Martyn Waghorn speaks to the Telegraph on depression and hopes to inspire other sufferers
Now we all know the stigma that surrounds men and depression.
Men have traditionally been raised to remain detached from emotional pain, suffering, and other perceived vulnerabilities and weaknesses because those are still thought to be feminine traits. Boys are taught to suppress their emotions because expressing them will be viewed by others as unmanly, abnormal or in some way damaging to male egos.
Despite the widespread acceptance of mental illness, men who acknowledge having depression have in the past been stigmatised, criticised, ridiculed, and ostracised, especially men who play sports. Phrases such as “man up,” “toughen up,” and “be strong” are statements (or advice) constantly used by friendsn and employers, as if it were that easy to turn on “happiness.” No one chooses to feel sad, lonely, or empty. There is no logic in thinking that people choose to be depressed.
So for Martyn to publicly speak about this incredibly difficult time in his life makes us immensely proud of the person he has become.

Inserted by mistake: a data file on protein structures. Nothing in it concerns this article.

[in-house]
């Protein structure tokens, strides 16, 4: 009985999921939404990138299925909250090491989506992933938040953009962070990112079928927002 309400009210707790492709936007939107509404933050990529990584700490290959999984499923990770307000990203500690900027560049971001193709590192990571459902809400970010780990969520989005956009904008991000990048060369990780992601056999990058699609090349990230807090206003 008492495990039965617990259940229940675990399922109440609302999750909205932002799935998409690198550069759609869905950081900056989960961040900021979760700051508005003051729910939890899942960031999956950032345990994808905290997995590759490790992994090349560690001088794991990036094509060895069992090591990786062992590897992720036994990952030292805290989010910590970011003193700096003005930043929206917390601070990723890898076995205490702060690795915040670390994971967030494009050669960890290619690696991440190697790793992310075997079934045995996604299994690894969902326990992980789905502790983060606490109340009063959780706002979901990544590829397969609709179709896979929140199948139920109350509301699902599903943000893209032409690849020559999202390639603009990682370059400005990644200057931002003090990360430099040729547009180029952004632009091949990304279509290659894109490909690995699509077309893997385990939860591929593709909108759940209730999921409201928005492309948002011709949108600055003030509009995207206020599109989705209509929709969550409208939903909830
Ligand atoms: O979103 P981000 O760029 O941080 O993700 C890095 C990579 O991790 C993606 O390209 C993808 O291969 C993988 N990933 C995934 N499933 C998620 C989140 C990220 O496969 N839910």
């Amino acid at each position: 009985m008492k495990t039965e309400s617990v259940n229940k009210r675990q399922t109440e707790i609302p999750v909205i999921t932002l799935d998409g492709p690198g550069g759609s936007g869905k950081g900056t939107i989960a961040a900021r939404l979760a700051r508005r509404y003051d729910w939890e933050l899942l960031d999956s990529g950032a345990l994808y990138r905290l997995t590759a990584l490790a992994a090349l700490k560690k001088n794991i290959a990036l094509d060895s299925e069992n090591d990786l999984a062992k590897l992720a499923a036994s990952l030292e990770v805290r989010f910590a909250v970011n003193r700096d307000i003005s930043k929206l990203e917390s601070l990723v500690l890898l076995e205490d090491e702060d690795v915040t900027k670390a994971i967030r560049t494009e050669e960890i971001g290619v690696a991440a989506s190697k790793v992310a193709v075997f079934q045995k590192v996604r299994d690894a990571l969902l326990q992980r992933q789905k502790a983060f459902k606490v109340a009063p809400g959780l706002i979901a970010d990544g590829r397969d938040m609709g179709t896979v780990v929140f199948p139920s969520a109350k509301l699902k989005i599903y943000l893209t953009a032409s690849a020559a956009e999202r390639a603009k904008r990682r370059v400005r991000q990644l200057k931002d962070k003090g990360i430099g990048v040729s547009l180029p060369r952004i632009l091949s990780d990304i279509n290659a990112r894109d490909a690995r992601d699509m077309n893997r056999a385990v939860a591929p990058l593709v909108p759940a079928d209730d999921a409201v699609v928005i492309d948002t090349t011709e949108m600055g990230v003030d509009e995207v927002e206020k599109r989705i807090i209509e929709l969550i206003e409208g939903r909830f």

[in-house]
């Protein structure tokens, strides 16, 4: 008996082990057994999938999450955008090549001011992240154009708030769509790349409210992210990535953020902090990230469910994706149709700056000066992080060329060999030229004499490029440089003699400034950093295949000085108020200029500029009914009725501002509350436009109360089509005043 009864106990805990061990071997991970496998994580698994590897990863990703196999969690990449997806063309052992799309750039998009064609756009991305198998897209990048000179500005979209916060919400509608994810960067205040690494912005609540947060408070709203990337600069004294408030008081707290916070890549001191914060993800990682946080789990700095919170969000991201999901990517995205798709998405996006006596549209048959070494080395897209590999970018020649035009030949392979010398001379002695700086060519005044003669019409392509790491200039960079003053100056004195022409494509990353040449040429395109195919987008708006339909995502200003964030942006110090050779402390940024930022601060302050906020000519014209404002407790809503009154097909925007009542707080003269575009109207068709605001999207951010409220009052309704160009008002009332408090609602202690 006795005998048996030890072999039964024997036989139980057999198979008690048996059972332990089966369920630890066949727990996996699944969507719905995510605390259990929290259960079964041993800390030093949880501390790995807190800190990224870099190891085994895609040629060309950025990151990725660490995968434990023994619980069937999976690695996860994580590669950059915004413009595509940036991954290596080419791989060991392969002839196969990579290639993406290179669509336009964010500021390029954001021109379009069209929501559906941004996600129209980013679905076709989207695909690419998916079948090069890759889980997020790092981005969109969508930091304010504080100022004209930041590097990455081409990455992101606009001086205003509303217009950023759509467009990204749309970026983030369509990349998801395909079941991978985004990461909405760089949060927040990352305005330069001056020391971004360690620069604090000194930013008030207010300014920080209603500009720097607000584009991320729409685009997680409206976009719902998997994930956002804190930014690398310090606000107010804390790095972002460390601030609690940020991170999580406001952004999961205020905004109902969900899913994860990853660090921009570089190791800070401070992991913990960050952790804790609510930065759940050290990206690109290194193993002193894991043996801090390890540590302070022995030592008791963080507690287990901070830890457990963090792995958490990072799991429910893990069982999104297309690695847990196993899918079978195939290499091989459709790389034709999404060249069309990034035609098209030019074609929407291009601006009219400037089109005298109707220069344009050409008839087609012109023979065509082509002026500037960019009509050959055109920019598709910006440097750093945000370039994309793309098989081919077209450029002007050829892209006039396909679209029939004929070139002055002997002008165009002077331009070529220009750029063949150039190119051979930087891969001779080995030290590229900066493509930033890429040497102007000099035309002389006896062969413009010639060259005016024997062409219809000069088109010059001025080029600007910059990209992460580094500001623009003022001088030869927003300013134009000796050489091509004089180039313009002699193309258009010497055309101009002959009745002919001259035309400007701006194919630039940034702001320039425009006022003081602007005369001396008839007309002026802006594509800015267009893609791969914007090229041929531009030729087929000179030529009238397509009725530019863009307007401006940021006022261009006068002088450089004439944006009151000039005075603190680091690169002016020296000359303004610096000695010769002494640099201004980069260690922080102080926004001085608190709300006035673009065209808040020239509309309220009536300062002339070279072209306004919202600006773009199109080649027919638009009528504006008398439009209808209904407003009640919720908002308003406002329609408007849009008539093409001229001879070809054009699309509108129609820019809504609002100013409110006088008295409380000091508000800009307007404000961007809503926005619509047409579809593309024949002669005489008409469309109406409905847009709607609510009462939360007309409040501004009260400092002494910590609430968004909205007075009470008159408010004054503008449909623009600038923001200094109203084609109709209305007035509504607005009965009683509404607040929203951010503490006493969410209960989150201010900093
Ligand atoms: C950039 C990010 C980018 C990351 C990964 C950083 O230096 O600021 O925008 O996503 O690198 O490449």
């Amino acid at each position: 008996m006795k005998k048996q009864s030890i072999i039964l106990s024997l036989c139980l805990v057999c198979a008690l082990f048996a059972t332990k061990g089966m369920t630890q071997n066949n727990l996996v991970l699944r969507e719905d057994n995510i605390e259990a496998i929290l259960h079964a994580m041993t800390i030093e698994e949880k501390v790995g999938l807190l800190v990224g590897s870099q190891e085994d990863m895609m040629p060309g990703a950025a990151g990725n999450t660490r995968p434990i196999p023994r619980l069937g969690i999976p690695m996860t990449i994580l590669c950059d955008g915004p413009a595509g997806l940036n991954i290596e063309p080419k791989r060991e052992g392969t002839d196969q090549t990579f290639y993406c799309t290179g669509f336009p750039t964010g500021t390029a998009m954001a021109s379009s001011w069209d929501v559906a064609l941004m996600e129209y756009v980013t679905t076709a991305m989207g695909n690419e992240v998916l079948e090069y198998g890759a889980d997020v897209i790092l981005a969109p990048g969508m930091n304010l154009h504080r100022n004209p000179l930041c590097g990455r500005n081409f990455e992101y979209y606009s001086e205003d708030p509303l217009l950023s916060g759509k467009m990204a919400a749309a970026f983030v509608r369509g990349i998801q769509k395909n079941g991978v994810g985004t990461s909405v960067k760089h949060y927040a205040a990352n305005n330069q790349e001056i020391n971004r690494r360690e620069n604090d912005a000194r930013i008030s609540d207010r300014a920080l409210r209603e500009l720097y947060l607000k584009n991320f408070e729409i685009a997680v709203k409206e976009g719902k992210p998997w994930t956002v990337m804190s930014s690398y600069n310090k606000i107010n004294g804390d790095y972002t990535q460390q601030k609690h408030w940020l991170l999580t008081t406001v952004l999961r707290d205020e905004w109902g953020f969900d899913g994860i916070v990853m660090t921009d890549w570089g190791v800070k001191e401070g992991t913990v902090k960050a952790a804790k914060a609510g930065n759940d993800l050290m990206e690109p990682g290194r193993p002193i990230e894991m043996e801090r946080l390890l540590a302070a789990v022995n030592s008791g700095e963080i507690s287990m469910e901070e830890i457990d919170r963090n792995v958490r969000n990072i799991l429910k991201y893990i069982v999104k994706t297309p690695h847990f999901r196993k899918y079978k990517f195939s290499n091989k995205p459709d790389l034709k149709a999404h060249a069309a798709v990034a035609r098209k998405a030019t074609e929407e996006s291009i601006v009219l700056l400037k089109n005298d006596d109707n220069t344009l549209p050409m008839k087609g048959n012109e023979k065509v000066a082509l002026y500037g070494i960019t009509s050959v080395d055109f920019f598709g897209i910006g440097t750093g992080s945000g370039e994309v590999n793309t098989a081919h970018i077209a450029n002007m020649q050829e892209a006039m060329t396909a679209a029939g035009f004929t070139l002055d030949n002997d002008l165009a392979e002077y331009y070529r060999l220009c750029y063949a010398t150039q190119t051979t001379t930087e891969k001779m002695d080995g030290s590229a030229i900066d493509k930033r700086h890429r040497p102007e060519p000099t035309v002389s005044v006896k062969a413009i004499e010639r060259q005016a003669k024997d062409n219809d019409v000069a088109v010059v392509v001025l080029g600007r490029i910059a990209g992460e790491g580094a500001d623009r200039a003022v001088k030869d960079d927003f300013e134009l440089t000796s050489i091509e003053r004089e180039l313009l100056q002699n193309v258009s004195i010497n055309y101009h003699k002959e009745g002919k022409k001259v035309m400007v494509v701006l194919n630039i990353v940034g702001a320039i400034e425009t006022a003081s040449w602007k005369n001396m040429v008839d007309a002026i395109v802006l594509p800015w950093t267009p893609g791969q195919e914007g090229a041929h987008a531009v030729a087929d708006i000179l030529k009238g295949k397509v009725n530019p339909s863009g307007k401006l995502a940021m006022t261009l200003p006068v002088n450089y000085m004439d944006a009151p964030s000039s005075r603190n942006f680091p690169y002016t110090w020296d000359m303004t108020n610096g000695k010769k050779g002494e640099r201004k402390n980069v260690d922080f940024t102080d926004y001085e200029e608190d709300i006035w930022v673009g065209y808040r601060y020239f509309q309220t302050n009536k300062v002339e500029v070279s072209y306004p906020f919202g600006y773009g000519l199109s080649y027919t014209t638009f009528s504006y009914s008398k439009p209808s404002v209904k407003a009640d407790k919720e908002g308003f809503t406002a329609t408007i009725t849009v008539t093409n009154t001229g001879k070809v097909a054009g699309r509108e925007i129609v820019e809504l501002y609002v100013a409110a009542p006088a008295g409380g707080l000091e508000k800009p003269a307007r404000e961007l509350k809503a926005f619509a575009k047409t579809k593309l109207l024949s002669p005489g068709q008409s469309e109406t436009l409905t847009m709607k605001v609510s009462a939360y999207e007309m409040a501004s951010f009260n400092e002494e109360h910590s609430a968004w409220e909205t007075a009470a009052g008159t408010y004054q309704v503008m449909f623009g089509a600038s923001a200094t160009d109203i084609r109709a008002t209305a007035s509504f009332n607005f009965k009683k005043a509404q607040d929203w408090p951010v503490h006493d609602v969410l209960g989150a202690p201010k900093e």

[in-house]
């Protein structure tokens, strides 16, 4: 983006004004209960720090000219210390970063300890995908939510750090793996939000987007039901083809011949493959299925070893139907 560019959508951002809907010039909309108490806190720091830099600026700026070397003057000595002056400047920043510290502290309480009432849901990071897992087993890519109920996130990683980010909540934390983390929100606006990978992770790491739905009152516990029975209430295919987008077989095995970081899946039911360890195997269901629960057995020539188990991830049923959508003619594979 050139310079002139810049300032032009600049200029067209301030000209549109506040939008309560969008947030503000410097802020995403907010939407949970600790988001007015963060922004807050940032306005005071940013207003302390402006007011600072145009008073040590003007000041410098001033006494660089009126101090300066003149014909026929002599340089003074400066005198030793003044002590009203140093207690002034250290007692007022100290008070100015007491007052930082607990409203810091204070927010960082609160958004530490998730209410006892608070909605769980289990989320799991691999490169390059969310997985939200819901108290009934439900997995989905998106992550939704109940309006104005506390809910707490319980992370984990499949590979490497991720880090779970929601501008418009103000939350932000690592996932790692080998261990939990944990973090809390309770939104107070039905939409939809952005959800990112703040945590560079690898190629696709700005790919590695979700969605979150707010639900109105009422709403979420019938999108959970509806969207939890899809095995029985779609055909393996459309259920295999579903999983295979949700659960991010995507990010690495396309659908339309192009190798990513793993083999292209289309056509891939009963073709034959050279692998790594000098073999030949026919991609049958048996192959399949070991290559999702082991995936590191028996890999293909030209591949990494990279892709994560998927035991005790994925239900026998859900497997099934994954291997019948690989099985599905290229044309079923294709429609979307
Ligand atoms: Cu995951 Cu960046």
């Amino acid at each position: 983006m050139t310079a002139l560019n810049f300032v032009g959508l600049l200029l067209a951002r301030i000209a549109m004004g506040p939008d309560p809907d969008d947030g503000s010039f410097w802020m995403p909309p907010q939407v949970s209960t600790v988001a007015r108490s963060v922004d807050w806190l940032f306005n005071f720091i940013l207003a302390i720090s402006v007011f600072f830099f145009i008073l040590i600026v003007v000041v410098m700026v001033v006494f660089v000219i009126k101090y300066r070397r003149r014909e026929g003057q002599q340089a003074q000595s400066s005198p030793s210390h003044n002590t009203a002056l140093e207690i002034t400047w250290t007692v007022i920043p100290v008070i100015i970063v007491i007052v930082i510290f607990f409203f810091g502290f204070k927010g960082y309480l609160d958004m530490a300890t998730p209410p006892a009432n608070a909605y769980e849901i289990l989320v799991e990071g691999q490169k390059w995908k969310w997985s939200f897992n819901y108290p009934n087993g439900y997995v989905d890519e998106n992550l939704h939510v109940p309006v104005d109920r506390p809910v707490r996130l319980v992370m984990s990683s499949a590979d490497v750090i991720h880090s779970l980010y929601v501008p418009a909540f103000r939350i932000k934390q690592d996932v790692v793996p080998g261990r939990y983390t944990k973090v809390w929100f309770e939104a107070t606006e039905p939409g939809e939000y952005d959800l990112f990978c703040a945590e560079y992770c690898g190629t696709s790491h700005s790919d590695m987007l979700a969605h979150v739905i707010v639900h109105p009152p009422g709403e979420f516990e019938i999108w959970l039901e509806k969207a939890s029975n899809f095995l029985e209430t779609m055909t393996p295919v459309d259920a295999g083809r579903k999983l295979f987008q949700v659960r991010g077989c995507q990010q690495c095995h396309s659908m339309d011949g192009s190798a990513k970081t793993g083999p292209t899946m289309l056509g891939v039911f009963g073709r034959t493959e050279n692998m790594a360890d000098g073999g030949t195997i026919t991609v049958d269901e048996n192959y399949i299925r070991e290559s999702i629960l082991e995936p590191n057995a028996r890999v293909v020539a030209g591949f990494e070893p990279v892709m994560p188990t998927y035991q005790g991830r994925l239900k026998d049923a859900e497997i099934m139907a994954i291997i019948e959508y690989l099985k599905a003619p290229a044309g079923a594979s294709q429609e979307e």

You can read an excerpt of Sam Wallace’s interview with Martyn below or read the full interview here.
Martyn Waghorn is the latest professional footballer who wants to say that he has suffered from depression and that he would like others, in the game and beyond, to talk openly about it. Speaking publically has been a big decision, taken with his wife Leoni, and the emotion in his voice is clear as he discusses its effect on him and his family.
It struck during his second season at Rangers, 2016-2017, while he and Leoni were living in Glasgow with their young son Ruben and was the key reason for Waghorn’s subsequent switch to Ipswich Town two years ago. His rejuvenated form there brought him to Derby last summer. Back in 2016, after his 20 goals in the second tier had helped Rangers win promotion to the Scottish Premiership, he began that second season well. Then injury and loss of form struck and he went without a goal in the league from the opening day on Aug 6, to Dec 16.
Eventually Leoni persuaded him to see the club doctor who immediately diagnosed depression. Waghorn loved playing for Rangers – the big crowds, the rich history – and he wants to make that clear. He just found the pressure that went with it hard to bear, living in a city where fans are divided so militantly. He found the injuries difficult to deal with, so too being played out of position, and then a fall-out with manager Mark Warburton all contributed to a downward spiral.